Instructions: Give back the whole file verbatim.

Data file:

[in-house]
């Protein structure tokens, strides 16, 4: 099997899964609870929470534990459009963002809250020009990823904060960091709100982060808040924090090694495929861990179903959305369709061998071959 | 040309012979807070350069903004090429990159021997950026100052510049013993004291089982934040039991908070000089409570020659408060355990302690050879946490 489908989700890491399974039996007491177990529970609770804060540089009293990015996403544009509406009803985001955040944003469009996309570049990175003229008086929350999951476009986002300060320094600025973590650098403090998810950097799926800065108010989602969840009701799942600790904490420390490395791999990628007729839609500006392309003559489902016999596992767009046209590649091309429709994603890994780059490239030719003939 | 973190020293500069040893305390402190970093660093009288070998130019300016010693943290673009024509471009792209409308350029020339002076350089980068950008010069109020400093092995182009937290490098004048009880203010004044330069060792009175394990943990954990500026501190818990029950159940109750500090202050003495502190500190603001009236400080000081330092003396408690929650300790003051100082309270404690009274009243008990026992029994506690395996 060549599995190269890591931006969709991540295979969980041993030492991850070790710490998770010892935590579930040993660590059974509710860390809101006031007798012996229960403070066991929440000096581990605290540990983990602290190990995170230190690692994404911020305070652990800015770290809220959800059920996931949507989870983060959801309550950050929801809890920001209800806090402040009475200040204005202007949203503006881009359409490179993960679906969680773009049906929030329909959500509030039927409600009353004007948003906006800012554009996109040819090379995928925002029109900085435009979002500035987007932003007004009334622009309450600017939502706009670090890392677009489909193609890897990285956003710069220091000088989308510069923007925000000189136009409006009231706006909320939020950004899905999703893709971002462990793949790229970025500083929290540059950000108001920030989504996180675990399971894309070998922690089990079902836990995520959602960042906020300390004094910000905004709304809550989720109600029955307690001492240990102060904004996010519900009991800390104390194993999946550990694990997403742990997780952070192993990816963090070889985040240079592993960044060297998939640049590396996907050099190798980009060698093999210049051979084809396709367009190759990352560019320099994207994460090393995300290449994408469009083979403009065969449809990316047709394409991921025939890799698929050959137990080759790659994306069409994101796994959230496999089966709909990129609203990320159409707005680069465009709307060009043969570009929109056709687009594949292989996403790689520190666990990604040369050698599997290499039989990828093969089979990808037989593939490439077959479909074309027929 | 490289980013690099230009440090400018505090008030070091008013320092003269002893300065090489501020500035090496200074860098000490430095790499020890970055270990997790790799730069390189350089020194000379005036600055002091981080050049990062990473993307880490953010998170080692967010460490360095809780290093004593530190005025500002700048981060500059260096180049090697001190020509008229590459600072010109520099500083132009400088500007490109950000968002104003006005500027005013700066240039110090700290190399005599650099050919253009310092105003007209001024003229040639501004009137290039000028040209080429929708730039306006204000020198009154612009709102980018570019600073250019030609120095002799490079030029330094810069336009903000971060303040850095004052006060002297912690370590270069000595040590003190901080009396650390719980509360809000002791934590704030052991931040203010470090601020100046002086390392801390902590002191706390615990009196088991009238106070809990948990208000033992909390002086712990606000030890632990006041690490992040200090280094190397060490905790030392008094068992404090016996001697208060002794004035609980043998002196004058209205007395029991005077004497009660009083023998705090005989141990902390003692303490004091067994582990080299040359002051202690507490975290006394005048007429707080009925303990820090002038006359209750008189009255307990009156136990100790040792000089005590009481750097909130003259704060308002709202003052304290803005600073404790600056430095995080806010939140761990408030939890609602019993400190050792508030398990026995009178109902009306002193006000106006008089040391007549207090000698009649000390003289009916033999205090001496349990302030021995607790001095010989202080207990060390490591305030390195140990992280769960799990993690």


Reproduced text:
[in-house]
């Protein structure tokens, strides 16, 4: 099997899964609870929470534990459009963002809250020009990823904060960091709100982060808040924090090694495929861990179903959305369709061998071959 | 040309012979807070350069903004090429990159021997950026100052510049013993004291089982934040039991908070000089409570020659408060355990302690050879946490 489908989700890491399974039996007491177990529970609770804060540089009293990015996403544009509406009803985001955040944003469009996309570049990175003229008086929350999951476009986002300060320094600025973590650098403090998810950097799926800065108010989602969840009701799942600790904490420390490395791999990628007729839609500006392309003559489902016999596992767009046209590649091309429709994603890994780059490239030719003939 | 973190020293500069040893305390402190970093660093009288070998130019300016010693943290673009024509471009792209409308350029020339002076350089980068950008010069109020400093092995182009937290490098004048009880203010004044330069060792009175394990943990954990500026501190818990029950159940109750500090202050003495502190500190603001009236400080000081330092003396408690929650300790003051100082309270404690009274009243008990026992029994506690395996 060549599995190269890591931006969709991540295979969980041993030492991850070790710490998770010892935590579930040993660590059974509710860390809101006031007798012996229960403070066991929440000096581990605290540990983990602290190990995170230190690692994404911020305070652990800015770290809220959800059920996931949507989870983060959801309550950050929801809890920001209800806090402040009475200040204005202007949203503006881009359409490179993960679906969680773009049906929030329909959500509030039927409600009353004007948003906006800012554009996109040819090379995928925002029109900085435009979002500035987007932003007004009334622009309450600017939502706009670090890392677009489909193609890897990285956003710069220091000088989308510069923007925000000189136009409006009231706006909320939020950004899905999703893709971002462990793949790229970025500083929290540059950000108001920030989504996180675990399971894309070998922690089990079902836990995520959602960042906020300390004094910000905004709304809550989720109600029955307690001492240990102060904004996010519900009991800390104390194993999946550990694990997403742990997780952070192993990816963090070889985040240079592993960044060297998939640049590396996907050099190798980009060698093999210049051979084809396709367009190759990352560019320099994207994460090393995300290449994408469009083979403009065969449809990316047709394409991921025939890799698929050959137990080759790659994306069409994101796994959230496999089966709909990129609203990320159409707005680069465009709307060009043969570009929109056709687009594949292989996403790689520190666990990604040369050698599997290499039989990828093969089979990808037989593939490439077959479909074309027929 | 490289980013690099230009440090400018505090008030070091008013320092003269002893300065090489501020500035090496200074860098000490430095790499020890970055270990997790790799730069390189350089020194000379005036600055002091981080050049990062990473993307880490953010998170080692967010460490360095809780290093004593530190005025500002700048981060500059260096180049090697001190020509008229590459600072010109520099500083132009400088500007490109950000968002104003006005500027005013700066240039110090700290190399005599650099050919253009310092105003007209001024003229040639501004009137290039000028040209080429929708730039306006204000020198009154612009709102980018570019600073250019030609120095002799490079030029330094810069336009903000971060303040850095004052006060002297912690370590270069000595040590003190901080009396650390719980509360809000002791934590704030052991931040203010470090601020100046002086390392801390902590002191706390615990009196088991009238106070809990948990208000033992909390002086712990606000030890632990006041690490992040200090280094190397060490905790030392008094068992404090016996001697208060002794004035609980043998002196004058209205007395029991005077004497009660009083023998705090005989141990902390003692303490004091067994582990080299040359002051202690507490975290006394005048007429707080009925303990820090002038006359209750008189009255307990009156136990100790040792000089005590009481750097909130003259704060308002709202003052304290803005600073404790600056430095995080806010939140761990408030939890609602019993400190050792508030398990026995009178109902009306002193006000106006008089040391007549207090000698009649000390003289009916033999205090001496349990302030021995607790001095010989202080207990060390490591305030390195140990992280769960799990993690």